Lauren M. Davis

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This Thing That God Made

Look at this thing that God made:
this thing
of swirling skin, hair, and wax.

Coils of flesh twisted
and set
into pattern
to draw inward

Soft golden hairs
the dark wax
that smells sweet
and tacky.

Frail, movable hairs
bend inward
like blades
of bentgrass.

The skin pattern
like insect trails
under bark
or brainy
Green War Coral
at the ocean floor.

The dark wax
is dense and gummy
in a way that
one doesn’t know
whether to leave it
or wash it away.

The coils
of pink skin
into a cavern
to where the eye
can no longer see
through the black:
the coils pour
into the head,
to where one cannot
and should not
forbidden space.

On the back, a flap
so thin and baby–
so weak and dear,
soft and buoyant,
yet it stays there, solid,
with no one’s help.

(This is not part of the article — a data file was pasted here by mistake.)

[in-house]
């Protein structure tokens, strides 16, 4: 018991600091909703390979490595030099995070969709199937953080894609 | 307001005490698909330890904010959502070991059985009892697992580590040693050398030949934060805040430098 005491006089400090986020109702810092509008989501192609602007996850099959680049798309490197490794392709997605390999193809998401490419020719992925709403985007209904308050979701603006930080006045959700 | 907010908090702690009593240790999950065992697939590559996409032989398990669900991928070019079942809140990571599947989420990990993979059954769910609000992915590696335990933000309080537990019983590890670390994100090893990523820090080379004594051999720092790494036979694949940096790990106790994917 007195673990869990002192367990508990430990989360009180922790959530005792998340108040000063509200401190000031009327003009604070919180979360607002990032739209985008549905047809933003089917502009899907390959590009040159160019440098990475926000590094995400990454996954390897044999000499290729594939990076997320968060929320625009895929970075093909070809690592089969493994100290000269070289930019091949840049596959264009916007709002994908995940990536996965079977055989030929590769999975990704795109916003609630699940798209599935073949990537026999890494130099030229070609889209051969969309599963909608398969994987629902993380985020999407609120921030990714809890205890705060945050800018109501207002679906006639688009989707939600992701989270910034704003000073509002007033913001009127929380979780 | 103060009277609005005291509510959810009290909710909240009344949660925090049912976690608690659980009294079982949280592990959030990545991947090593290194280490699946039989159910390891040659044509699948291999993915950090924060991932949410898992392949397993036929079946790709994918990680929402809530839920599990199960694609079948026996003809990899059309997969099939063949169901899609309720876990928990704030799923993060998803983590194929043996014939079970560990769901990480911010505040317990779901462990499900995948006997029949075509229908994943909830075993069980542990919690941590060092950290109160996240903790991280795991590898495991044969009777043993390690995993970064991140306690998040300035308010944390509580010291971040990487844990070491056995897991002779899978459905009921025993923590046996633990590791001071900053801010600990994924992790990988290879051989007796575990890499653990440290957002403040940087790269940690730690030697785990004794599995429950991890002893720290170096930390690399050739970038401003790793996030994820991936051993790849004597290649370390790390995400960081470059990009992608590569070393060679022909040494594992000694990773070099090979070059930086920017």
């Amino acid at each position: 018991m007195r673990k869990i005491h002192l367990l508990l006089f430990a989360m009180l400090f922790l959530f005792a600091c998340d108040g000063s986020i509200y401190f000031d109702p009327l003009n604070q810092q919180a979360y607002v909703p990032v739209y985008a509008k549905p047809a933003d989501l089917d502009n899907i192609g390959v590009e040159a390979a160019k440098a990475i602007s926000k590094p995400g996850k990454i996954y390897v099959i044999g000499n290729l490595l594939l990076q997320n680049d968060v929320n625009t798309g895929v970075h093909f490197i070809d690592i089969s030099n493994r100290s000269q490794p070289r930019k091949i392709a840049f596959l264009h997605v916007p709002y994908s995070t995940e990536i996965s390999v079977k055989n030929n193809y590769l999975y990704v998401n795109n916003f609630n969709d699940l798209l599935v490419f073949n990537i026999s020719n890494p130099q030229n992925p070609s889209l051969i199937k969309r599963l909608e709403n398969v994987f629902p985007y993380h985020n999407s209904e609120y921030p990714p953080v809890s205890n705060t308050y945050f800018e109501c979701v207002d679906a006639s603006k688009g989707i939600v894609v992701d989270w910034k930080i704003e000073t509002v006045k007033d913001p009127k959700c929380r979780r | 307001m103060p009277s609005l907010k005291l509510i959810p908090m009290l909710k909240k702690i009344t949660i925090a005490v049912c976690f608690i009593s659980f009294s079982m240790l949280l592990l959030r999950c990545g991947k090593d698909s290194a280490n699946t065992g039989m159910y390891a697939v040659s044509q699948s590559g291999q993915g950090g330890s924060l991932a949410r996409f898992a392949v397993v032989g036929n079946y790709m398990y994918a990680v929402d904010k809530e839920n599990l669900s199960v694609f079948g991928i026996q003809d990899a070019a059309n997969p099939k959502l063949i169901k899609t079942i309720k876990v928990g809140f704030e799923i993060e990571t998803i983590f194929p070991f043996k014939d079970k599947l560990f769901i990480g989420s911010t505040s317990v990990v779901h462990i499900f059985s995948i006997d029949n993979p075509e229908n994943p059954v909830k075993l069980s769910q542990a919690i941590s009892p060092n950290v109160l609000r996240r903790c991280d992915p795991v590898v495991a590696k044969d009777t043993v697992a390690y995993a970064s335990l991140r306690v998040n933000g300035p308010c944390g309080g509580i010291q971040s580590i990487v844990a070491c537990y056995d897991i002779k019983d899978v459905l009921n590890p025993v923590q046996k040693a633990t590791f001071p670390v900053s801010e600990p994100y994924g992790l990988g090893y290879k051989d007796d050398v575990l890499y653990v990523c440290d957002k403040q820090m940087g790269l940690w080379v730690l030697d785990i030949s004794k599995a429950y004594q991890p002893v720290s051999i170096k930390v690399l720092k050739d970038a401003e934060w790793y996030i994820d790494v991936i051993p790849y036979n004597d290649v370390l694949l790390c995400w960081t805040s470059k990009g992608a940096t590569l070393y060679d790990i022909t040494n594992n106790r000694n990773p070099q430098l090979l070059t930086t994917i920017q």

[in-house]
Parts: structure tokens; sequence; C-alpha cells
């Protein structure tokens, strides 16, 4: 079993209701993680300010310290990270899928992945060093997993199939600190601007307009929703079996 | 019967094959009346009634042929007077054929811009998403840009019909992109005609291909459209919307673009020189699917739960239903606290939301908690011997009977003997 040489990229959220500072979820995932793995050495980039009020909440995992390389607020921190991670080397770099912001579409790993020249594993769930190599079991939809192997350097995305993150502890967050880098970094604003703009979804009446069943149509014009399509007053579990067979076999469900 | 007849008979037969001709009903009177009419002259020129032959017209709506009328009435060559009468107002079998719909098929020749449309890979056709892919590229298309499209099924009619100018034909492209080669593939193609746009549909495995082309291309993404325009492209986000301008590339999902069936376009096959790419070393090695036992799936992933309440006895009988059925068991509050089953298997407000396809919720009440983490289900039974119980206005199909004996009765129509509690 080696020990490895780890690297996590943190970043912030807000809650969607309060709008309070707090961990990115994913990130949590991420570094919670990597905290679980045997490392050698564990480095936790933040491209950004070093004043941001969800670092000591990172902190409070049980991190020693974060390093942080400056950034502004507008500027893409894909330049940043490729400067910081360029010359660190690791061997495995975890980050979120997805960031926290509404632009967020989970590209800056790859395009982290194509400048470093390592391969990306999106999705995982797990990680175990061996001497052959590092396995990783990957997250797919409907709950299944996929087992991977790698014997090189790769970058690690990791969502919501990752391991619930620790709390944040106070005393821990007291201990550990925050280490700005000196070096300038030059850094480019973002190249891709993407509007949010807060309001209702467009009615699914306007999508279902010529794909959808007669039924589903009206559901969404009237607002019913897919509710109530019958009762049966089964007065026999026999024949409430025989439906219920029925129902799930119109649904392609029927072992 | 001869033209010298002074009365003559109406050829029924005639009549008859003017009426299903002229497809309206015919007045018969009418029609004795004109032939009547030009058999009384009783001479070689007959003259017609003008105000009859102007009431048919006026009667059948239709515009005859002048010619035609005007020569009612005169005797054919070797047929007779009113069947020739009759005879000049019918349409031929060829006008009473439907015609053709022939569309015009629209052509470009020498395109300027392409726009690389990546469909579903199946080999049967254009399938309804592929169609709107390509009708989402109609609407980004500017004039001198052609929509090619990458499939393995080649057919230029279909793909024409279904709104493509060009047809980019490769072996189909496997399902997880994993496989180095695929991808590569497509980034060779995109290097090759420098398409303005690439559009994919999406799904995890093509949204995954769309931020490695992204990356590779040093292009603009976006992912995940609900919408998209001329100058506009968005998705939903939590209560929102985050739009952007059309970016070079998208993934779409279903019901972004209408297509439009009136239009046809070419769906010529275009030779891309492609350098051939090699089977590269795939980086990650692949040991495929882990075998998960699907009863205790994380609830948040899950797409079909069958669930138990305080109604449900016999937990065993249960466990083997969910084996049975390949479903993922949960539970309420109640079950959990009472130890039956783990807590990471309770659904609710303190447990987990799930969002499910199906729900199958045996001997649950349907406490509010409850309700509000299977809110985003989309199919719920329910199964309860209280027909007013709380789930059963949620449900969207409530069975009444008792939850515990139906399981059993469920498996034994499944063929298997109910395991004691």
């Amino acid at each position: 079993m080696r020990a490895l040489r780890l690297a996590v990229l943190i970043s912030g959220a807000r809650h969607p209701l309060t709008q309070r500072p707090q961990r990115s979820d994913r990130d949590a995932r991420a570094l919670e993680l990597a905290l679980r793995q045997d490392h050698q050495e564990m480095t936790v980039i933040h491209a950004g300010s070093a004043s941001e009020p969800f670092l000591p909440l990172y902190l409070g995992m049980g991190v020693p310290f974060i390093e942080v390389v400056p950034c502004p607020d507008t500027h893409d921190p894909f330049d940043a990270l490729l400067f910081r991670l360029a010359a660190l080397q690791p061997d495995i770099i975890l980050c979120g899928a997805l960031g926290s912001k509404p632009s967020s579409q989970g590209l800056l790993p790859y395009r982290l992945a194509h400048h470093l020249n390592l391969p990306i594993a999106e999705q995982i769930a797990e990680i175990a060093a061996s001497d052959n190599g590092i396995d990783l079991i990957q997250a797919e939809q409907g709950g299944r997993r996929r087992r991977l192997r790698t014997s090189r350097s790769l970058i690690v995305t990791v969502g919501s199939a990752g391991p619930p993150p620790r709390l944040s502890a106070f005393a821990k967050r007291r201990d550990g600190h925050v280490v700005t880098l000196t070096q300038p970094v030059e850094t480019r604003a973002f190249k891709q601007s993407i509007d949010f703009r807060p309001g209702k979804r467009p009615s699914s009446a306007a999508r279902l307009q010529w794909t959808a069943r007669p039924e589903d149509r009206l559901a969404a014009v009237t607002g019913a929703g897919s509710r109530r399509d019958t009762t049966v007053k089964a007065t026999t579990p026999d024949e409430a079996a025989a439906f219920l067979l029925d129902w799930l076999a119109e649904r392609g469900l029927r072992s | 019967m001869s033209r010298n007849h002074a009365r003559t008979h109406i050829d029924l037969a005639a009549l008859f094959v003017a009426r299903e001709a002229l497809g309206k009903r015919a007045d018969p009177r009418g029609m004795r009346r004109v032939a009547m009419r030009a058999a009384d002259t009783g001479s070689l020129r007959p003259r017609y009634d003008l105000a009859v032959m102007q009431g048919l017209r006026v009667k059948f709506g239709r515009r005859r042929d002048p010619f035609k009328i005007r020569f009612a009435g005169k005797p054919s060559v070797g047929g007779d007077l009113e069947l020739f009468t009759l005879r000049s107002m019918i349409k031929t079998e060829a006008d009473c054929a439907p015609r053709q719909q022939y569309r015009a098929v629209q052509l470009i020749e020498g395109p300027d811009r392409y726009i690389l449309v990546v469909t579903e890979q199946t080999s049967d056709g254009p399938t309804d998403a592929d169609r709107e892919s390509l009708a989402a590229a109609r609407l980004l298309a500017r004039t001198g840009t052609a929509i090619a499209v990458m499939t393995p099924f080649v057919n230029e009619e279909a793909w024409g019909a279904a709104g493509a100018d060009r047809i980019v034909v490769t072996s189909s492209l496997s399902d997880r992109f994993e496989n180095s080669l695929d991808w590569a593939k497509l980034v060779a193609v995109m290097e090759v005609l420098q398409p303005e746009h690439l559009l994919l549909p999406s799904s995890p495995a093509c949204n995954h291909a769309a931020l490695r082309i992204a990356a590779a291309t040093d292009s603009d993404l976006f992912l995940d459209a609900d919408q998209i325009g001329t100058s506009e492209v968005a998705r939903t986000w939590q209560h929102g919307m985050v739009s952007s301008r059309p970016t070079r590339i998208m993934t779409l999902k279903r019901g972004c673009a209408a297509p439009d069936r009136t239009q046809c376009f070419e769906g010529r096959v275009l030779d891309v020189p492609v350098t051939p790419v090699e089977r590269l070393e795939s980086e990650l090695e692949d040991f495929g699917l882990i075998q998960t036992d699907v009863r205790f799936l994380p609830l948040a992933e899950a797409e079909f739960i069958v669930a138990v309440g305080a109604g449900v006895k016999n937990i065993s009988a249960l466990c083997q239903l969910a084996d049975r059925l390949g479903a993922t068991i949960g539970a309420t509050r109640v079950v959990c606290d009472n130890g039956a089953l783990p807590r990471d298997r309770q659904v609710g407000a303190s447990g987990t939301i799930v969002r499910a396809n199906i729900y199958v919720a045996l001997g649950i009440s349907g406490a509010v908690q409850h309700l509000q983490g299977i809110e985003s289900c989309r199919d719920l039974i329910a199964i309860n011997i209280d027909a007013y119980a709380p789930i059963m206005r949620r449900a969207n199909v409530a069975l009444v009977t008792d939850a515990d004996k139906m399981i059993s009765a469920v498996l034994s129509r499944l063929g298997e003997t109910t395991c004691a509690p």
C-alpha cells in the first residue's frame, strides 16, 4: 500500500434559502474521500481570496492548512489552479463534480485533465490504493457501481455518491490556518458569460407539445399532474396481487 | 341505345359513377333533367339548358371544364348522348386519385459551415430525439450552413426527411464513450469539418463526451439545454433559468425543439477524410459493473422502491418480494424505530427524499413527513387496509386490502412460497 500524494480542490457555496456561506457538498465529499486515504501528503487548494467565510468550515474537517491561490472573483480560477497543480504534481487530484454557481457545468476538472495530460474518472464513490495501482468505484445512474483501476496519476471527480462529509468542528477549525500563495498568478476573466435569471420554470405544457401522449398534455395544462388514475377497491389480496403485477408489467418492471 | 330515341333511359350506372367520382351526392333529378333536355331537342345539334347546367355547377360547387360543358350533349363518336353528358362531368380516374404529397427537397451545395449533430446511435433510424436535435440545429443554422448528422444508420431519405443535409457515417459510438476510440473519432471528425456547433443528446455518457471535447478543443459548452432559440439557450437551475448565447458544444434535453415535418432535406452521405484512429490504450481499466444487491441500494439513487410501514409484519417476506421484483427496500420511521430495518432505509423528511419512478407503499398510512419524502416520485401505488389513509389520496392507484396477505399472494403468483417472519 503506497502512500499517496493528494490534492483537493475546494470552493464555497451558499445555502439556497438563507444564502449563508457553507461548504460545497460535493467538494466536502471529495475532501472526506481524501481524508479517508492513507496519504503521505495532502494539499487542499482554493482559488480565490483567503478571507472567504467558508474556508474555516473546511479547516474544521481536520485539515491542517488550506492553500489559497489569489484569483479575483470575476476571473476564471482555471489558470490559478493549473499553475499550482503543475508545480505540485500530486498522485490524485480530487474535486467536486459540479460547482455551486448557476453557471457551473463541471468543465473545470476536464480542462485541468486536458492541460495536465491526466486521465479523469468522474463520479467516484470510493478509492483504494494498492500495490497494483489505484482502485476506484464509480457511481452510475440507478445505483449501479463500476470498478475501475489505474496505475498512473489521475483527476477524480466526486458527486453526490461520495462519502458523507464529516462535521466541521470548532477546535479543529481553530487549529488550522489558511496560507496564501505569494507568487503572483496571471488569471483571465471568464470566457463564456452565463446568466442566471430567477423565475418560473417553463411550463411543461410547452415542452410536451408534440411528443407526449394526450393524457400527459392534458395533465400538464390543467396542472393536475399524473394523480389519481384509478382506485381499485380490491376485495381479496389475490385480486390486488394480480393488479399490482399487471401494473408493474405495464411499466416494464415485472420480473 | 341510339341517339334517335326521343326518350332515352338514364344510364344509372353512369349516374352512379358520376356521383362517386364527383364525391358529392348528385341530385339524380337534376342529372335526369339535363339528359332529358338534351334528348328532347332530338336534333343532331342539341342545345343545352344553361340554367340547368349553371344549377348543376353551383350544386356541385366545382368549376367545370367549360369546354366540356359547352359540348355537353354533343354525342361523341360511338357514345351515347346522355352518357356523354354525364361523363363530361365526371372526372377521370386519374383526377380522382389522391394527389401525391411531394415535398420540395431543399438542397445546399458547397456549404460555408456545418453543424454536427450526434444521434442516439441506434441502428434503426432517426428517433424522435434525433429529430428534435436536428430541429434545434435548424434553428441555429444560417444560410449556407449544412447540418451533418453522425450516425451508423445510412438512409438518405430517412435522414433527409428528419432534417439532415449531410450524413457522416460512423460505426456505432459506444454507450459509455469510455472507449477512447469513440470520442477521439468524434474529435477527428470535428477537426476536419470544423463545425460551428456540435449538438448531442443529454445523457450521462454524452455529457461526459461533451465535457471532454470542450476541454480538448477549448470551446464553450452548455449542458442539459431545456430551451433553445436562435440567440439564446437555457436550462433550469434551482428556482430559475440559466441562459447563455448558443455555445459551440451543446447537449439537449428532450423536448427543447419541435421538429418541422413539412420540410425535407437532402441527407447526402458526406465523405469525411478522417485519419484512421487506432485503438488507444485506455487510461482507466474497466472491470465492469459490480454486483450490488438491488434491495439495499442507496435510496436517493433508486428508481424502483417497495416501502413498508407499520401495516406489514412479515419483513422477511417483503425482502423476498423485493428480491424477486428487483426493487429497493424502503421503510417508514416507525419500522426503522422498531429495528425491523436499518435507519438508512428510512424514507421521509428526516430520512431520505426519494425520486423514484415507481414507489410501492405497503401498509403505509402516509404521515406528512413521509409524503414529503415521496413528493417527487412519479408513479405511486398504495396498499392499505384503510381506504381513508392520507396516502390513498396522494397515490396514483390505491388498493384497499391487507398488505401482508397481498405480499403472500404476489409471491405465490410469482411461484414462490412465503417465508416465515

And one place is a shape
unnamed: a rounded
rectangle jetting out
like a covered mountain,
and so unlike the other

It is something magnificent,
a place for only
sound to understand
how to navigate,
an arrangement
no man would think
to design: the curves too natural.

Yet, it is a thing so ugly
and foreign,
a dwelling I clean
and fight to keep
open and unimpacted,
like much of the body.

I examine it
in awe,
and snip the golden hairs,
the ones that appear
as if
they would grow
into the cavern.

I clean it out,
trying to exterminate
the tacky smell
and the black wax.

The dog’s ear,
the woman’s body,
the grass, the coral,
the mountain shape,
the cavern:
what are these things
that God has made?

Lauren M. Davis attended the University of Southern Maine to obtain her Masters of Fine Art in Creative Writing. Work from her poetry collections Sleeping Through the Earthquake and Women Bones have appeared in numerous literary journals and an anthology. She has appeared as a genre editor for The Stonecoast Review, and works as a freelance writer. She was the Writer in Residence at Hypatia in the Woods in 2016. In 2017, she attended Naropa University’s Summer Writing Program and was the keynote speaker for The Poet Society of Indiana. She teaches Creative Writing, English Writing, and Philosophy at Area Universities.

Image: “Flipped dog’s ear” by VM.

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